A gas of a tale about a government worker and his alleged flatulence problem seems to have finally passed.
The Social Security Administration has reportedly rescinded a formal complaint against a Baltimore employee who colleagues complained suffered from an unyielding case of flatulence. Citing an agency representative, the Washington Post reported that a reprimand brought against the employee who created a "hostile work environment" with his bodily functions was withdrawn when senior officials learned of the ordeal.
The bureaucratic yarn first appeared last month when the Smoking Gun website circulated an official letter of complaint against the employee, whose name was redacted. The letter from SAA's Office of Disability Operations says the worker was initially approached about the issue in May after colleagues complained to a supervisor about the "unpleasant odor."
A referral to an "Employee Assistance Program" to determine whether a health issue was at fault concluded that such was not the case.
"Nothing that you have submitted has indicated you would have uncontrollable flatulence," the supervisor writes. "It is my belief that you can control this condition."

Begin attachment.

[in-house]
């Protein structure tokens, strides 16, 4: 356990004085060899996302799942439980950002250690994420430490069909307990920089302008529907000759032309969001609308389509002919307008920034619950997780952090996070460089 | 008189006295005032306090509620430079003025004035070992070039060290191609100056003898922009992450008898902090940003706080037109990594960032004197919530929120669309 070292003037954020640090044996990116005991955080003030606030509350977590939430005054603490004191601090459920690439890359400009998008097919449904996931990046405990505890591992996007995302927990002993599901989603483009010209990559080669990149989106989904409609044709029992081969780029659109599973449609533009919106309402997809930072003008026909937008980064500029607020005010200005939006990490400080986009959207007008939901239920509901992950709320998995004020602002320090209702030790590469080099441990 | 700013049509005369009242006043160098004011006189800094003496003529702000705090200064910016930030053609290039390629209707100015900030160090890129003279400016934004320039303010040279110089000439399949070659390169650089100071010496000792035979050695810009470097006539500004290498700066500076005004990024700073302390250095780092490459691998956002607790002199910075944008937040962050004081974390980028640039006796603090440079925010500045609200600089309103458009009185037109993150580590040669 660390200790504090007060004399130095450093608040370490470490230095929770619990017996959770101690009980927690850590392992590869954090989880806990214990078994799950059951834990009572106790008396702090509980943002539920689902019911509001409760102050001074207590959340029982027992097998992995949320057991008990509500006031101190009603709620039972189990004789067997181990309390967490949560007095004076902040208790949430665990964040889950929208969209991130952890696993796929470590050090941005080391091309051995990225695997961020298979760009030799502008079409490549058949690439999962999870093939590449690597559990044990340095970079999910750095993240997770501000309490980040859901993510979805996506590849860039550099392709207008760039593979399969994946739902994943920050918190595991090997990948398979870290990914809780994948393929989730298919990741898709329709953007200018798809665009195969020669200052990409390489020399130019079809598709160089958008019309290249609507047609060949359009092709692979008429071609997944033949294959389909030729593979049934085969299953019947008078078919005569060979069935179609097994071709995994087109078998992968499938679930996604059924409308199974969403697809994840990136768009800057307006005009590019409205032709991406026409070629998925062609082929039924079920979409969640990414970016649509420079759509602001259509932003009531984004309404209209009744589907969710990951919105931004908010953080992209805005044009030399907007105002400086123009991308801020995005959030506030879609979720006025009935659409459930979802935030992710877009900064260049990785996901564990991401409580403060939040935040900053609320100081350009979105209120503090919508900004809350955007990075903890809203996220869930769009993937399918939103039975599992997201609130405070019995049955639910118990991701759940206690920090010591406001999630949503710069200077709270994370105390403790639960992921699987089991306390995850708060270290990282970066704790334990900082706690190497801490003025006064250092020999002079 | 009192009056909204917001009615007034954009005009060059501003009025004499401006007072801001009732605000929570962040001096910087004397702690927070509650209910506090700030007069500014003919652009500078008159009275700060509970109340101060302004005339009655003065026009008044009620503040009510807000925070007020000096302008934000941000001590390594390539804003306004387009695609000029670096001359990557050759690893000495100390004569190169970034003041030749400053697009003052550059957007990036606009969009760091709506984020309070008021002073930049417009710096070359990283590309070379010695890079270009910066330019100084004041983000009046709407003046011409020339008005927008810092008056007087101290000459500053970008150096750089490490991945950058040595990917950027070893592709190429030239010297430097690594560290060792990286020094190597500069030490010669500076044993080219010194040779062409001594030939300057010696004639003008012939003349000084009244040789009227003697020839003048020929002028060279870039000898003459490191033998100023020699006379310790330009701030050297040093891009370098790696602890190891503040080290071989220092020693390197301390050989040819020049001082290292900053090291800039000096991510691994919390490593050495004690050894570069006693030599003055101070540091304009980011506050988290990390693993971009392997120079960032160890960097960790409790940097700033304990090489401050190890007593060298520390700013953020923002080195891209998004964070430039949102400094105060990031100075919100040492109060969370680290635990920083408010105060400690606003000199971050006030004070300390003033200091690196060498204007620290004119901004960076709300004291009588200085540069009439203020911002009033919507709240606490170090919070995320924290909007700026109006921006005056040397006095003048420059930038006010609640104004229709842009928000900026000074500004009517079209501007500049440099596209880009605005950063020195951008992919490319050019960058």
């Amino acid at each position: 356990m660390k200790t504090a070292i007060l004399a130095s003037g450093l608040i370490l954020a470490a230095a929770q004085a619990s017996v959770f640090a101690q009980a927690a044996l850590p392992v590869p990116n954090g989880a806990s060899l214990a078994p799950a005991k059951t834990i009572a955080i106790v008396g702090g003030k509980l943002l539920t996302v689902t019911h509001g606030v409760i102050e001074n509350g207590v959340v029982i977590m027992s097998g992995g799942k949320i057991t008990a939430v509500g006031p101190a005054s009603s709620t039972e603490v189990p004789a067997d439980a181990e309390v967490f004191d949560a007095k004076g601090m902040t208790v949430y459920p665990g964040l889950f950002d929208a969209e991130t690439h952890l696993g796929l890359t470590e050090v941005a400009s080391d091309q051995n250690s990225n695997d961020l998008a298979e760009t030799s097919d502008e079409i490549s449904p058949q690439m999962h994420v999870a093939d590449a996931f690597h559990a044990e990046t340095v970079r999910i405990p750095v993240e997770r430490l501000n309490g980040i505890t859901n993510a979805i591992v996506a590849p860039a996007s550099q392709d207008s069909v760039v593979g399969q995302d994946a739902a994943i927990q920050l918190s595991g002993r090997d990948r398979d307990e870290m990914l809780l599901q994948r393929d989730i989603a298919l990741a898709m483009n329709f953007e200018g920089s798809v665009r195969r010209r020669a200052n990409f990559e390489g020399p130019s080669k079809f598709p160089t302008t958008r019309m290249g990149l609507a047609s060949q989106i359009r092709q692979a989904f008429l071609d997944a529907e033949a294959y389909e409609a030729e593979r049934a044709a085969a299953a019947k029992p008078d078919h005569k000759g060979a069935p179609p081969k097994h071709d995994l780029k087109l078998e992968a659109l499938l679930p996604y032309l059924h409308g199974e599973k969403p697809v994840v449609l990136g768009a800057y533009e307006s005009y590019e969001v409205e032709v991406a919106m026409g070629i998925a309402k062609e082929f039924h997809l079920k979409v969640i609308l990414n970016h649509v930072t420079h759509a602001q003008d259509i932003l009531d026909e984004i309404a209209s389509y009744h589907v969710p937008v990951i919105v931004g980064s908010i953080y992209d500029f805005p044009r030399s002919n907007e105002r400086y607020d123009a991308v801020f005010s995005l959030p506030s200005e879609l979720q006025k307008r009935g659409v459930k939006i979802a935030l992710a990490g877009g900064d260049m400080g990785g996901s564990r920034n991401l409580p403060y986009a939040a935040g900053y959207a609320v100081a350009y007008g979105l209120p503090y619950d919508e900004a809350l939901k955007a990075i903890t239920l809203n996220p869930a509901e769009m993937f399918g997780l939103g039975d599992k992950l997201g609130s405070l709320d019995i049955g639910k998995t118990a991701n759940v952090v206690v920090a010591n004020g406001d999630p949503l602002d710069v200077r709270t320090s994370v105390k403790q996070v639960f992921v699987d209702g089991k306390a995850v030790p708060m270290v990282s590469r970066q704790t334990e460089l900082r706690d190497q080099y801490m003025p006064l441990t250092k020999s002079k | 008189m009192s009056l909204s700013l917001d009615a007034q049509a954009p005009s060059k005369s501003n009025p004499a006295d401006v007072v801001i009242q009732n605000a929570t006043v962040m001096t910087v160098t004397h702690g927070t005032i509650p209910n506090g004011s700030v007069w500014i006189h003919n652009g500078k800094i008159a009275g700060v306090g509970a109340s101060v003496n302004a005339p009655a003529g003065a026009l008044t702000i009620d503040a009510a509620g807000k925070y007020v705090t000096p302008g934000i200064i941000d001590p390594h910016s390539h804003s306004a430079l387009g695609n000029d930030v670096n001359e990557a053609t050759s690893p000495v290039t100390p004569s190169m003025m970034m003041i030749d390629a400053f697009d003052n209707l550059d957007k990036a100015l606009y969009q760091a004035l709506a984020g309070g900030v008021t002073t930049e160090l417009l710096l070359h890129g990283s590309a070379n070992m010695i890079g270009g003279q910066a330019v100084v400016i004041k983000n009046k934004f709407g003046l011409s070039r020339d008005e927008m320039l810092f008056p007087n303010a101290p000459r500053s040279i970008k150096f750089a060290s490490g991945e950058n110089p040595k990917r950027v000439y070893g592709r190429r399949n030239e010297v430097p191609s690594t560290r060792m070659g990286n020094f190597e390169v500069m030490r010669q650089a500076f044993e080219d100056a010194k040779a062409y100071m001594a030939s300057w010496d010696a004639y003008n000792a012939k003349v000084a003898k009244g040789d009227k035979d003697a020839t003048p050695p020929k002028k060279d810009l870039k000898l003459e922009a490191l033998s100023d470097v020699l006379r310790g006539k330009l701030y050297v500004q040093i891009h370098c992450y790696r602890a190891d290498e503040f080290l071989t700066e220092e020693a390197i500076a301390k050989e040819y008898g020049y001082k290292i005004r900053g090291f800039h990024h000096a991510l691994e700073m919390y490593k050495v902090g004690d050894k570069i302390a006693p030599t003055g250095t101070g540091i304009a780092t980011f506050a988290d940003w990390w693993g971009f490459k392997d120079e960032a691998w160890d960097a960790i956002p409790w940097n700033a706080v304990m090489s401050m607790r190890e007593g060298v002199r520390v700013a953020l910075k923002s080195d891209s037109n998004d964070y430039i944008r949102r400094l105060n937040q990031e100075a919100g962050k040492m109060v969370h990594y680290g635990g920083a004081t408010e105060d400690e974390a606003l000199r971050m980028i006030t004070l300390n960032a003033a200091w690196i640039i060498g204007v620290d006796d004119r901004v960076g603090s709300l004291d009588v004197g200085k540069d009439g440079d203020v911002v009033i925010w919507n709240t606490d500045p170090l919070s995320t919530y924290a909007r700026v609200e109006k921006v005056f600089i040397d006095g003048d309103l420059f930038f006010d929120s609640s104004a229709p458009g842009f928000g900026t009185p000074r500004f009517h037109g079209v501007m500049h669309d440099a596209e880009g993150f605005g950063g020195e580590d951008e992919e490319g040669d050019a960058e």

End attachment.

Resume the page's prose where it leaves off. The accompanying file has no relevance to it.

It goes on to cite 60 documented instances in 12 weeks of his continued breaking of wind.
The worker apparently had a number of other meetings with his supervisor between May and December. He offered to install a fan at his work space and take medication to treat what he said was lactose intolerance. The manager declined, stating a fan would "cause the smell to spread and worsen the air quality in the module."
Smoking Gun described the employee as a 38-year-old male in the SAA's Baltimore offices. The website displayed a photo that it claims depicts the worker and his wife standing next to an amusement park's "Pepe le Pew" mascot.
The reprimand was essentially a formal slap on the wrist and carried no tangible long-term punishment, although the employee was apparently represented by a lawyer from the American Federation of Government Employees.
UPDATE 2:07 PM
A representative from the SSA confirmed to ABC News that the reprimand was rescinded after senior management learned of the issue. While the spokesman could not give further detail, citing privacy concerns, he did state the decision to withdraw the complaint came Dec. 17, three days before the Smoking Gun article was published.
ABC News' Elizabeth Hartfield contributed to this story.